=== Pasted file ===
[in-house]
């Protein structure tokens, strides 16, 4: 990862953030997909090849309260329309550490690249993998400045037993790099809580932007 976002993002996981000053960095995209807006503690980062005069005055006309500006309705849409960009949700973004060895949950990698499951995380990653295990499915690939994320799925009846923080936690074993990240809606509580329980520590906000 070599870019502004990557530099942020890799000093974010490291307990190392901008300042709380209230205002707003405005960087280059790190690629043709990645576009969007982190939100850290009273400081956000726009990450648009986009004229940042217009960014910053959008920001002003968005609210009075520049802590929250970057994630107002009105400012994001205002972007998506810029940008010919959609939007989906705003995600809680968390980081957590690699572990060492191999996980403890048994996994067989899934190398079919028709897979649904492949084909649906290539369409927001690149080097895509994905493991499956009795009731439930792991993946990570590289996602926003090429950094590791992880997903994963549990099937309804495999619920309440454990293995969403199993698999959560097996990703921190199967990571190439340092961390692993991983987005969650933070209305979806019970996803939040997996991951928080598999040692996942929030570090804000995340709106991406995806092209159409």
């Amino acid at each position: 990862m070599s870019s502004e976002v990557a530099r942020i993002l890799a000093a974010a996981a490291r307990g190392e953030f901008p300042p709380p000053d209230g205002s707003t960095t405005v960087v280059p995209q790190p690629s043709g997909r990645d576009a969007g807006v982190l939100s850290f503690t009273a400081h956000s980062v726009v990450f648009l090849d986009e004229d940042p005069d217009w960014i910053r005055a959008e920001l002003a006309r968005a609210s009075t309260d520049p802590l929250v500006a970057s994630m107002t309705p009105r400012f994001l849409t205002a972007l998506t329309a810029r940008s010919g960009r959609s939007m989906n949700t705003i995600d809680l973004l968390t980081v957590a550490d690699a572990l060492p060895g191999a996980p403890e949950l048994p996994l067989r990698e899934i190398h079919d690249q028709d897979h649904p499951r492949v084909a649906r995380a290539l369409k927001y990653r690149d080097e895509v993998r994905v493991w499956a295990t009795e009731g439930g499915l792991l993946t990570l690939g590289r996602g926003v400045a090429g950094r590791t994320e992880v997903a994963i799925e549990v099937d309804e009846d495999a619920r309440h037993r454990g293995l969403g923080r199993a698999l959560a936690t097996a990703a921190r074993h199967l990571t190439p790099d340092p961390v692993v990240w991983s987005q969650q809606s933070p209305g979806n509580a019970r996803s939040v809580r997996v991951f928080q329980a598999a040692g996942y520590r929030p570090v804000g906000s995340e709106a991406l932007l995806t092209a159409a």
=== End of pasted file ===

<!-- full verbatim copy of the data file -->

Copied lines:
[in-house]
């Protein structure tokens, strides 16, 4: 990862953030997909090849309260329309550490690249993998400045037993790099809580932007 976002993002996981000053960095995209807006503690980062005069005055006309500006309705849409960009949700973004060895949950990698499951995380990653295990499915690939994320799925009846923080936690074993990240809606509580329980520590906000 070599870019502004990557530099942020890799000093974010490291307990190392901008300042709380209230205002707003405005960087280059790190690629043709990645576009969007982190939100850290009273400081956000726009990450648009986009004229940042217009960014910053959008920001002003968005609210009075520049802590929250970057994630107002009105400012994001205002972007998506810029940008010919959609939007989906705003995600809680968390980081957590690699572990060492191999996980403890048994996994067989899934190398079919028709897979649904492949084909649906290539369409927001690149080097895509994905493991499956009795009731439930792991993946990570590289996602926003090429950094590791992880997903994963549990099937309804495999619920309440454990293995969403199993698999959560097996990703921190199967990571190439340092961390692993991983987005969650933070209305979806019970996803939040997996991951928080598999040692996942929030570090804000995340709106991406995806092209159409």
């Amino acid at each position: 990862m070599s870019s502004e976002v990557a530099r942020i993002l890799a000093a974010a996981a490291r307990g190392e953030f901008p300042p709380p000053d209230g205002s707003t960095t405005v960087v280059p995209q790190p690629s043709g997909r990645d576009a969007g807006v982190l939100s850290f503690t009273a400081h956000s980062v726009v990450f648009l090849d986009e004229d940042p005069d217009w960014i910053r005055a959008e920001l002003a006309r968005a609210s009075t309260d520049p802590l929250v500006a970057s994630m107002t309705p009105r400012f994001l849409t205002a972007l998506t329309a810029r940008s010919g960009r959609s939007m989906n949700t705003i995600d809680l973004l968390t980081v957590a550490d690699a572990l060492p060895g191999a996980p403890e949950l048994p996994l067989r990698e899934i190398h079919d690249q028709d897979h649904p499951r492949v084909a649906r995380a290539l369409k927001y990653r690149d080097e895509v993998r994905v493991w499956a295990t009795e009731g439930g499915l792991l993946t990570l690939g590289r996602g926003v400045a090429g950094r590791t994320e992880v997903a994963i799925e549990v099937d309804e009846d495999a619920r309440h037993r454990g293995l969403g923080r199993a698999l959560a936690t097996a990703a921190r074993h199967l990571t190439p790099d340092p961390v692993v990240w991983s987005q969650q809606s933070p209305g979806n509580a019970r996803s939040v809580r997996v991951f928080q329980a598999a040692g996942y520590r929030p570090v804000g906000s995340e709106a991406l932007l995806t092209a159409a």